If I am wrong about the rally and we get a down move instead, I will add more contracts on the next down close to average down, and from that low, we should still get a rally. What gives me more hope that we are likely done going down for now in July Wheat, is the fact that Monday's low at $4.86 has held for the past 3 additional days of trading. That is very constructive. The last time we got cluster closes was the period of May 6th to May 13th, when 5 of 6 closes clustered around the $4.80 level. On May 14th, the market exploded higher and hit $5.15 that day, a rally of just shy of 25 cents. Don't be surprised to see a similar large upward thrust move in the next couple trading days.

    Trade The Mini Contracts Over The Full Contracts To Learn

    Instead of playing full 5,000 bushel contracts where a penny move up or down is a gain or loss of $50, there are highly liquid mini contracts involving only 1000 bushels of wheat and a penny move only involves the gain or loss of $10. A typical daily range in wheat is 12 to 15 cents, so that means that with a mini contract, there is only a risk of $120 to $150 a day, top to bottom, vs. $600 to $750 on the full contract. Also, with the mini contracts you can buy every couple cents lower to get in to average down your breakeven price. On rallies you can do partial selling of your position when taking profits, selling more every couple cents that wheat rallies. You want to trade the Globex as the quotes are free, there is near round the clock trading, and you can place your own orders and the process is electronic. Don't trade the open outcry system that requires paying for quotes, and involving real people and paper being passed by a floor broker in Chicago. Live trading is old fashioned and inefficient, greatly increasing commission costs. At Interactive Brokers a mini contract to buy or sell is $1.89. The symbol for the full contract is "ZW" and the mini contract is "YW". If you trade July Wheat "N" stands for the month and "151" stands for the year 2015. So the quote in the full contract is written "ZWN15", and the mini is "YWN15". Hope this was helpful. Enjoy trading!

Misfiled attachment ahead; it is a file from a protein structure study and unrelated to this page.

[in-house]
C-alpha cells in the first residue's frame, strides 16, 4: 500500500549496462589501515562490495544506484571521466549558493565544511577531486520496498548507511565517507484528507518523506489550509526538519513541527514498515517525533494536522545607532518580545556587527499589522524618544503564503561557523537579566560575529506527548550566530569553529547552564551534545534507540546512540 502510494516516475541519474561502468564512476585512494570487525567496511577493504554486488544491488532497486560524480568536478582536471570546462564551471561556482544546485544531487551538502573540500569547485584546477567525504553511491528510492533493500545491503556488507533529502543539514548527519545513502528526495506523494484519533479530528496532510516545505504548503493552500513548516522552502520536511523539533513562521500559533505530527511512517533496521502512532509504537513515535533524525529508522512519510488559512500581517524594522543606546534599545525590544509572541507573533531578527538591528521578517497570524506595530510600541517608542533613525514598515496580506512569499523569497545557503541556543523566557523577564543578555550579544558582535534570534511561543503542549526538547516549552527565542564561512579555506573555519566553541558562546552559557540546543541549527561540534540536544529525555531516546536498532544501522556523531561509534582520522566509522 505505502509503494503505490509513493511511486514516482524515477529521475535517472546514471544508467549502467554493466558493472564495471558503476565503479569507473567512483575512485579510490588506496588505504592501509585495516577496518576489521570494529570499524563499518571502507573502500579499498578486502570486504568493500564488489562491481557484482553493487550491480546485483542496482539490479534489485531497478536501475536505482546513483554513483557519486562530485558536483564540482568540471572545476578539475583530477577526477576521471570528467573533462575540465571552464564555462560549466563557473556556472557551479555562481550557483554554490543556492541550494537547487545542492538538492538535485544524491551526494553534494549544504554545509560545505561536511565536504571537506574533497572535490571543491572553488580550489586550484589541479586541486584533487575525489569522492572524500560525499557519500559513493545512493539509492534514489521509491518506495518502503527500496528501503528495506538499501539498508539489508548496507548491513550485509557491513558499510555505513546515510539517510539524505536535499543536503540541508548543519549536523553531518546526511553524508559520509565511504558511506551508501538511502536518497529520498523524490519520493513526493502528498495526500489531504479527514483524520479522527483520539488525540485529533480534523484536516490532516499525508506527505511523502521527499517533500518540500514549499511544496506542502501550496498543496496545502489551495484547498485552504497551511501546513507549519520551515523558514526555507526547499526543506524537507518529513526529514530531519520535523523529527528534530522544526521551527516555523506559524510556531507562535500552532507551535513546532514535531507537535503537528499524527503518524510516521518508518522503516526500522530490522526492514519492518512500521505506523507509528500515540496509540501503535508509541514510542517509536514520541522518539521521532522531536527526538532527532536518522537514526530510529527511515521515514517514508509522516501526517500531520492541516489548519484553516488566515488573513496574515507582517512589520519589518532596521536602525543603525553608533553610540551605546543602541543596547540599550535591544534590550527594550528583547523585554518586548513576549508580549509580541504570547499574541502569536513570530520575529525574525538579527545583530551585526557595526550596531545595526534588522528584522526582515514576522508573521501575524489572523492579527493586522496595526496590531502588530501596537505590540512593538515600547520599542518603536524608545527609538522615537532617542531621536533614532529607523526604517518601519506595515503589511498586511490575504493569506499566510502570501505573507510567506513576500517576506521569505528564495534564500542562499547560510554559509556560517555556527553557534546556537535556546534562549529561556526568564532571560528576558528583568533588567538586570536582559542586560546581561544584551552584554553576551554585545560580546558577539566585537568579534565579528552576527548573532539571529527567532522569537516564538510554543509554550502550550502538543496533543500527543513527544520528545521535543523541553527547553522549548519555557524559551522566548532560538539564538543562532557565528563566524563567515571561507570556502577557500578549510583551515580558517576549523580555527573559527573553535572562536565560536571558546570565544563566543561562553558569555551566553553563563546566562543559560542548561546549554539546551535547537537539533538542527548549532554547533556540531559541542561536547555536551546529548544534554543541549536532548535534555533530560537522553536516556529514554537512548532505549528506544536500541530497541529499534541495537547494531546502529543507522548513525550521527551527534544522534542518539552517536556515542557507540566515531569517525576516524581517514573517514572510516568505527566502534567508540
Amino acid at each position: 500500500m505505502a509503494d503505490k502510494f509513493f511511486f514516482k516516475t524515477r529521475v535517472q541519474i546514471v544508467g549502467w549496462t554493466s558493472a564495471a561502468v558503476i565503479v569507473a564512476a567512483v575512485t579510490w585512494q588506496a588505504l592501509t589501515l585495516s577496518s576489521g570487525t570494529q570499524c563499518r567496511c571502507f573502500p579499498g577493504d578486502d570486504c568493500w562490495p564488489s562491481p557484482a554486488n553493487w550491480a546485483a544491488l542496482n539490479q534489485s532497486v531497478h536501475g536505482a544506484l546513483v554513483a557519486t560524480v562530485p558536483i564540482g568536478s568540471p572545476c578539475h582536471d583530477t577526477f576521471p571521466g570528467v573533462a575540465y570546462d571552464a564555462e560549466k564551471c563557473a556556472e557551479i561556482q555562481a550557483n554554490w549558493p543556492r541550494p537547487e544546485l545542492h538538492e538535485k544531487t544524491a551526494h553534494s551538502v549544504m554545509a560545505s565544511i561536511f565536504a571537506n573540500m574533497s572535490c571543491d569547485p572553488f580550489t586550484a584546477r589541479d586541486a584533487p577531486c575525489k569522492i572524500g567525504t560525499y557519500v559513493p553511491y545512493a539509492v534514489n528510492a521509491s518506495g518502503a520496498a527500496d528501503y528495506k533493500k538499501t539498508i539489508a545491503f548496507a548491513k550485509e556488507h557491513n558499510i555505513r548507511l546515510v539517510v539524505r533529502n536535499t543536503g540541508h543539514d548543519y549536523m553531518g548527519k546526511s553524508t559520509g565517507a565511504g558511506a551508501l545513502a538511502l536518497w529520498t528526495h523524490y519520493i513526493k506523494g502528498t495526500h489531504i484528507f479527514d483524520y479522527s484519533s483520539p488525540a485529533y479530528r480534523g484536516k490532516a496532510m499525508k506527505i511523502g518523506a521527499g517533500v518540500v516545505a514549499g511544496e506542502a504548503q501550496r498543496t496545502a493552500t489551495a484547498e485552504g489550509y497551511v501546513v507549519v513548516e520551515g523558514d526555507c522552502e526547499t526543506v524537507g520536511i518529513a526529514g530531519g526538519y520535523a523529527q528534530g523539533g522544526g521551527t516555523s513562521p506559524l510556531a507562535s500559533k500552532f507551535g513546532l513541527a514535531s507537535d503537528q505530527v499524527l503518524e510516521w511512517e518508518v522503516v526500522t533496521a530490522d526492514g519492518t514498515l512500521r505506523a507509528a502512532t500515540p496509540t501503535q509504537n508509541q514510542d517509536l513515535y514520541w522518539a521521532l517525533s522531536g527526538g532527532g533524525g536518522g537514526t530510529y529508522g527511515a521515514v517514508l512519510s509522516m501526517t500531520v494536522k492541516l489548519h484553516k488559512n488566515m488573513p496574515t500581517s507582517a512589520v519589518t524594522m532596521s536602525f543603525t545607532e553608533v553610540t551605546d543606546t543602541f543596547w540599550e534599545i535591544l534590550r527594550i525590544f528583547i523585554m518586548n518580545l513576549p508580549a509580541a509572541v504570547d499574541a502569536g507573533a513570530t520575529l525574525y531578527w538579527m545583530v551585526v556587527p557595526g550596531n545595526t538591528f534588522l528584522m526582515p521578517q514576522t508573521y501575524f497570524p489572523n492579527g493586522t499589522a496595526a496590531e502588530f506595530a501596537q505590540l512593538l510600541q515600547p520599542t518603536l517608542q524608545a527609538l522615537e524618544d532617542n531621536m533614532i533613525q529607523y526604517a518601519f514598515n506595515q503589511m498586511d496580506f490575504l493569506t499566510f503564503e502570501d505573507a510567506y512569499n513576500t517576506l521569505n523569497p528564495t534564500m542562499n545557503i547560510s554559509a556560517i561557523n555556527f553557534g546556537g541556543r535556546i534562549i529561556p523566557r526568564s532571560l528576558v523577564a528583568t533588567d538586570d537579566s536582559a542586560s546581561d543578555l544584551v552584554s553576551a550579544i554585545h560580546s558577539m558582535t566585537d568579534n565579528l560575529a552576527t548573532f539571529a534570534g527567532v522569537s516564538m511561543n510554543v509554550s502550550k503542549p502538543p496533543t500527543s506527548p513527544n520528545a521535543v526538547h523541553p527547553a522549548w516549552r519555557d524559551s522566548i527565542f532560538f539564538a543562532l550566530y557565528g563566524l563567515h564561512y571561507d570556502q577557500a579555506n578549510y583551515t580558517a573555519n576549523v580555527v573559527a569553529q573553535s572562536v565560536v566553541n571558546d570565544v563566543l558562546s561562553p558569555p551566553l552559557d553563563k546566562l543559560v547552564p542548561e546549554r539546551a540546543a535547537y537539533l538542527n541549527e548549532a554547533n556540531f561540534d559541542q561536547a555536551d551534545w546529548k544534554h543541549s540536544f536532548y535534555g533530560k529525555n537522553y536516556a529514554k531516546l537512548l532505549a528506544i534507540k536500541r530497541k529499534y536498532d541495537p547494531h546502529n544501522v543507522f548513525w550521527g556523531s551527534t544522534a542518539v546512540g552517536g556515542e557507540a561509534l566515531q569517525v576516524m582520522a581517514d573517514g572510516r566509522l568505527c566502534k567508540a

For more up to the minute analysis, join us in our private Short Bull Trading Room on WeChat, just download the free app on your phone or tablet, and then add "bobed1". You can then send me a message so I can invite you into the room. Still plenty of room.

    Last Saturday I sent out my second issue of my free weekly newsletter. Send an email to if interested in subscribing. It is free!


    The thoughts and opinions in this article, along with all STOCKTALK posts made by Robert Edwards, are my own. I am merely giving my interpretation of market moves as I see them. I am sharing what I am doing in my own trading. Sometimes I am correct, while other times I am wrong. They are not trading recommendations, but just another opinion that one may consider as one does their own due diligence.

    Jun 18 3:24 PM | Link | 5 Comments